20 and 40 W. Mosholu Parkway

Paul Rudolph

The tallest buildings in the Bronx, one 38 and the other 41 storeys, the Tracey Towers dominate sight lines from as far away as Manhattan’s upper Broadway and the New York State Thruway in Yonkers. From the distance they are imperious: two isolated dark-gray cylinders rising straight up, without setbacks, from high ground. As they are approached, something more complicated and “futuristic” emerges.  Each cylindrical building reveals itself to be a circle of nine narrower columns, windowless concrete rising to a spiral crown.  In the core of the bundle, horizontally bridging the space between the columns, are the windows and balconies, which one would expect to find on the exterior of a conventional high-rise apartment house.

The Towers appear to be what was known in the ‘sixties as a mega-structure, a group of service cores forming the armature for an array of modular apartments and offices “plugged into” or suspended between them. This avant-garde engineering scheme fascinated architects as they followed the work of Japanese designers such as Kenzo Tange and Arata Isozaki.  One of those most attracted to the “city within a city” was Paul Rudolph, an important American modernist who served as Chairman of Yale’s Department of Architecture from 1958 to 1965.  In the mid-‘sixties, Rudolph’s proposal of a 280-million-dollar mega-structure, Graphic Arts Center, for Manhattan’s Hudson River front had been rejected by its union sponsor.  (In truth, almost none of the original Japanese designs got beyond the drawing board, either.) A few years later, engaged by developer Frederick De Matteis to plan adventurous middle-class apartment houses for Kingsbridge, Rudolph seems to have returned to his thwarted plans.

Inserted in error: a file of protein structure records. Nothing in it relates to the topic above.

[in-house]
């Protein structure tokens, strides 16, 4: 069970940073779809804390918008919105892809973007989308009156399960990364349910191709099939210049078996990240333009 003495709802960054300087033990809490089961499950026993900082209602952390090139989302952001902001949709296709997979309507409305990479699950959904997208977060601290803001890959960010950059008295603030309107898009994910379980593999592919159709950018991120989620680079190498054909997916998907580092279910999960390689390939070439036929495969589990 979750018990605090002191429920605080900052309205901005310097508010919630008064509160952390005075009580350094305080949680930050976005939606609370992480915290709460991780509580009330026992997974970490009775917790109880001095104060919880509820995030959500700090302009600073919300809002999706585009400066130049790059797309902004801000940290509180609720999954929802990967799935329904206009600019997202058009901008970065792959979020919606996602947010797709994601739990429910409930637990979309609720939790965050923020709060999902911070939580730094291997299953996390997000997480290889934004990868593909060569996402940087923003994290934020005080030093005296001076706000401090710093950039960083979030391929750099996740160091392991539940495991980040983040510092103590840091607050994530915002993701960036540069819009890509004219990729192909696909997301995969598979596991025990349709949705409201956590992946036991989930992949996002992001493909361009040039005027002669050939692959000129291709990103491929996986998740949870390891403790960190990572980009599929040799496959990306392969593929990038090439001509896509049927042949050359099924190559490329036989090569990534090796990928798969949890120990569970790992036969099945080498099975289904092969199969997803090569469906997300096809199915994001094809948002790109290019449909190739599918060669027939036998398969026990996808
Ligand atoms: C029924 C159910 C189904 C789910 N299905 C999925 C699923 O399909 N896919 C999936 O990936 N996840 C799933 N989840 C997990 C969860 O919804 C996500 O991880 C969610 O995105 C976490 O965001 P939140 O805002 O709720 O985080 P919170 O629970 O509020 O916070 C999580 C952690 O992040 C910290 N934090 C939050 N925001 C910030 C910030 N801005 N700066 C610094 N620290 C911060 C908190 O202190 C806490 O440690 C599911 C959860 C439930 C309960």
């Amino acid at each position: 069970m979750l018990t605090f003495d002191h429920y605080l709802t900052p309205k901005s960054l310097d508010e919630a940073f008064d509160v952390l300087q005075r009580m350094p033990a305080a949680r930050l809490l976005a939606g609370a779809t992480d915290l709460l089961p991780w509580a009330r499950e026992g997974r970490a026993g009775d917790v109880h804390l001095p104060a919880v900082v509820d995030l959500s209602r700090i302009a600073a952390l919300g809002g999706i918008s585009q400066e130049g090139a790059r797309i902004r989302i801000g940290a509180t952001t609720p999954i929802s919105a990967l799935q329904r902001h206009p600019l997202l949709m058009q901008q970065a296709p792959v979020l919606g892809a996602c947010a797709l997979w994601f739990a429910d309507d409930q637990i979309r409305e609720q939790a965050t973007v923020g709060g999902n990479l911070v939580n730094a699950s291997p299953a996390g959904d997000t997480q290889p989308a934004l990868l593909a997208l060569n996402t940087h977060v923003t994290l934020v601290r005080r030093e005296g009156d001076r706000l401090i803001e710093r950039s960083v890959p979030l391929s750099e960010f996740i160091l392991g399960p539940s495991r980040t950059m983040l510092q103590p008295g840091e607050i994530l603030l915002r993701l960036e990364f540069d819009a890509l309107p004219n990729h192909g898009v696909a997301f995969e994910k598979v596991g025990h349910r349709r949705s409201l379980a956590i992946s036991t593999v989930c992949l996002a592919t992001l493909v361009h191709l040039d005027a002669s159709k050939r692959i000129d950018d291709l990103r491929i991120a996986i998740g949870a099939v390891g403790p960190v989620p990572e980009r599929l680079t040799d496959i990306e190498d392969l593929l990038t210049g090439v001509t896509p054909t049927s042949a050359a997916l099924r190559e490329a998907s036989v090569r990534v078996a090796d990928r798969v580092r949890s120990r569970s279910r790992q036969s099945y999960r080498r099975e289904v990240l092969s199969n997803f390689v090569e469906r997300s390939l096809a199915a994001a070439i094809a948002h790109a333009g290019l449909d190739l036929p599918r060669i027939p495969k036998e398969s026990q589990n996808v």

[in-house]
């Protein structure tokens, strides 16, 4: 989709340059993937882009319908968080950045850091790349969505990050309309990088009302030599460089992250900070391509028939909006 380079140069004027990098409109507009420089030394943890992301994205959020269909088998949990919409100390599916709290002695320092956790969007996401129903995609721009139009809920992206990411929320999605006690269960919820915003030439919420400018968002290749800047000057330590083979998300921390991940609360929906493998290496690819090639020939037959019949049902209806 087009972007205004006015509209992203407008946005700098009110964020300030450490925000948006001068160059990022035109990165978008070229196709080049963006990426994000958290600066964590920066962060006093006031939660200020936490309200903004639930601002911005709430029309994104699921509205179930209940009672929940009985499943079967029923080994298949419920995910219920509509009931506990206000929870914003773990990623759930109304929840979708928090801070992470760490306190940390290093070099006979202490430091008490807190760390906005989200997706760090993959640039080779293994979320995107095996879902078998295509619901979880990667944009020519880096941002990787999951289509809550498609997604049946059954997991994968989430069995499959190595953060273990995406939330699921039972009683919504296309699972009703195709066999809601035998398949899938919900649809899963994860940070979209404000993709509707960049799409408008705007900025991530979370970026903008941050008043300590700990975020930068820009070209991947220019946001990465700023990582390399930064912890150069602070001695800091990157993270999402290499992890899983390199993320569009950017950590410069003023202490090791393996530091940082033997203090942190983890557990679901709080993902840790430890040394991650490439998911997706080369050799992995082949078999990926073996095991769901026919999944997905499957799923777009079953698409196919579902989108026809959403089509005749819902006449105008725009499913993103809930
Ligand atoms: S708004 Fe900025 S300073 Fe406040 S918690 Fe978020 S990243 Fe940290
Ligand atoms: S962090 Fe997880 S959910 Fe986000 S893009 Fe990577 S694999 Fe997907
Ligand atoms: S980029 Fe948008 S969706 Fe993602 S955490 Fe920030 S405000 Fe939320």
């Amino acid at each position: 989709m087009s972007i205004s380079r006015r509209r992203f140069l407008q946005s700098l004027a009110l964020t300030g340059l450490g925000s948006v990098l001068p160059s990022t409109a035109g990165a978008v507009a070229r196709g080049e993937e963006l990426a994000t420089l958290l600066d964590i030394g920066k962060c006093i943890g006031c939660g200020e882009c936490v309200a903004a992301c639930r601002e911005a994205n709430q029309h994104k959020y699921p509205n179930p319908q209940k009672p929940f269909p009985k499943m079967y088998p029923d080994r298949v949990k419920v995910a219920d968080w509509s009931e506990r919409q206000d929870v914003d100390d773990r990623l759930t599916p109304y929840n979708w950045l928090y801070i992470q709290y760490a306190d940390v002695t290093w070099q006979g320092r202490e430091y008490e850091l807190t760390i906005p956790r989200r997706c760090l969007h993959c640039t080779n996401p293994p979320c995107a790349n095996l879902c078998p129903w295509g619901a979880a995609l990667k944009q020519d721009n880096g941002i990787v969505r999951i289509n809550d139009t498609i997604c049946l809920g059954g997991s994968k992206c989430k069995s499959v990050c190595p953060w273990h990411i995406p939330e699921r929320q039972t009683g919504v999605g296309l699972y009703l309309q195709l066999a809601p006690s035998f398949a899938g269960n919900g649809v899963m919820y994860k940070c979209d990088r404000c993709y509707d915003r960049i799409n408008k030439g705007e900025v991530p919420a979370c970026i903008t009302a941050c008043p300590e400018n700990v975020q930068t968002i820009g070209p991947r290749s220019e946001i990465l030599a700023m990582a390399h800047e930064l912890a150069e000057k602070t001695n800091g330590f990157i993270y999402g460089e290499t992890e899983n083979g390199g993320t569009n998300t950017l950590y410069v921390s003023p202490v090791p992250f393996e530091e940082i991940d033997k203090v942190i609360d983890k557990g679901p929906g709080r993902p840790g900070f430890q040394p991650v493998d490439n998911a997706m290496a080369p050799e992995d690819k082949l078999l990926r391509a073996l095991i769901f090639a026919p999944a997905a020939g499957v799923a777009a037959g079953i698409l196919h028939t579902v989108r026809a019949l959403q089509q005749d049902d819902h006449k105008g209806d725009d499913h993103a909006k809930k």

Erecting an actual mega-structure on a Mitchell-Lama-subsidized, affordable-housing budget was out of the question. Rudolph settled for the sci-fi appearance. The difference between seeming and reality becomes finally clear when a visitor stands in front of one of the Towers.  What appeared from a distance to be a ring of tall thin columns are in fact only segmented arcs of concrete wall, the rounded tips of vertical fins protruding at right angles from the faces of the central block of the building—whose plan is, surprisingly, a conventional square.  (The projections contain a master bedroom ending in a windowless wall.) What appeared to be continuous concrete walls incised with deep grooves (a Rudolph trademark) are built of aligned pre-cast blocks. Although their views are reputedly spectacular, the balconies and windows crammed into the spaces between the blind “columns” can seem small and overshadowed.


Disappointments: but the visionary experience of the Towers is ineradicable.


David Bady



Abigail McQuade and Lehman College Art Gallery